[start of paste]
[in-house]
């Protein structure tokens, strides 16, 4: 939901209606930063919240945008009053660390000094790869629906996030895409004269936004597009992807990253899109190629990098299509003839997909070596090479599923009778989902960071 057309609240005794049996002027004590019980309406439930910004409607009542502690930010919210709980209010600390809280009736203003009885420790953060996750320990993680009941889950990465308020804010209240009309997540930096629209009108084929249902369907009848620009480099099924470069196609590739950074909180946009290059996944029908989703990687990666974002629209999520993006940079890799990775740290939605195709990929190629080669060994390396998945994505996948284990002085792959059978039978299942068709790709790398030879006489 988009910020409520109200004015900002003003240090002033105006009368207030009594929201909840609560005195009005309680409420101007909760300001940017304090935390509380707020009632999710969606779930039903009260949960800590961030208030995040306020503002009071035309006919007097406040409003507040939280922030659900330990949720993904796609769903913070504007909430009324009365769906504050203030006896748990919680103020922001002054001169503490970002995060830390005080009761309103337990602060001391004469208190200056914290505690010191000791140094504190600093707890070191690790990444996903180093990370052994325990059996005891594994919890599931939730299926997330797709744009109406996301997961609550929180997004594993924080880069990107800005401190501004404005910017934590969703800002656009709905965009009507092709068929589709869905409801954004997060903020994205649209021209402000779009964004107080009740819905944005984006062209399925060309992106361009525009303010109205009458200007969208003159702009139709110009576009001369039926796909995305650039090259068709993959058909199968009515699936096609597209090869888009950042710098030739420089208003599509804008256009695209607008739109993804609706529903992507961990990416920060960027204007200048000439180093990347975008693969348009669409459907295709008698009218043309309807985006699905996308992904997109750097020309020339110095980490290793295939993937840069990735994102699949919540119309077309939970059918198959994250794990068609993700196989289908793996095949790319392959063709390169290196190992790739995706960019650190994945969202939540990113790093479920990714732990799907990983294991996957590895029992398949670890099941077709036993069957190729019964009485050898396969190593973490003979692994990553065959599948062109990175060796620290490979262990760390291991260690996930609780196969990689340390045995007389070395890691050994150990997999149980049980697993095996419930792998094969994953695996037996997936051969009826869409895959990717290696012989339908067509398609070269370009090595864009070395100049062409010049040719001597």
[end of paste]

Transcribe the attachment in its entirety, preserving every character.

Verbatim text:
[in-house]
């Protein structure tokens, strides 16, 4: 939901209606930063919240945008009053660390000094790869629906996030895409004269936004597009992807990253899109190629990098299509003839997909070596090479599923009778989902960071 057309609240005794049996002027004590019980309406439930910004409607009542502690930010919210709980209010600390809280009736203003009885420790953060996750320990993680009941889950990465308020804010209240009309997540930096629209009108084929249902369907009848620009480099099924470069196609590739950074909180946009290059996944029908989703990687990666974002629209999520993006940079890799990775740290939605195709990929190629080669060994390396998945994505996948284990002085792959059978039978299942068709790709790398030879006489 988009910020409520109200004015900002003003240090002033105006009368207030009594929201909840609560005195009005309680409420101007909760300001940017304090935390509380707020009632999710969606779930039903009260949960800590961030208030995040306020503002009071035309006919007097406040409003507040939280922030659900330990949720993904796609769903913070504007909430009324009365769906504050203030006896748990919680103020922001002054001169503490970002995060830390005080009761309103337990602060001391004469208190200056914290505690010191000791140094504190600093707890070191690790990444996903180093990370052994325990059996005891594994919890599931939730299926997330797709744009109406996301997961609550929180997004594993924080880069990107800005401190501004404005910017934590969703800002656009709905965009009507092709068929589709869905409801954004997060903020994205649209021209402000779009964004107080009740819905944005984006062209399925060309992106361009525009303010109205009458200007969208003159702009139709110009576009001369039926796909995305650039090259068709993959058909199968009515699936096609597209090869888009950042710098030739420089208003599509804008256009695209607008739109993804609706529903992507961990990416920060960027204007200048000439180093990347975008693969348009669409459907295709008698009218043309309807985006699905996308992904997109750097020309020339110095980490290793295939993937840069990735994102699949919540119309077309939970059918198959994250794990068609993700196989289908793996095949790319392959063709390169290196190992790739995706960019650190994945969202939540990113790093479920990714732990799907990983294991996957590895029992398949670890099941077709036993069957190729019964009485050898396969190593973490003979692994990553065959599948062109990175060796620290490979262990760390291991260690996930609780196969990689340390045995007389070395890691050994150990997999149980049980697993095996419930792998094969994953695996037996997936051969009826869409895959990717290696012989339908067509398609070269370009090595864009070395100049062409010049040719001597």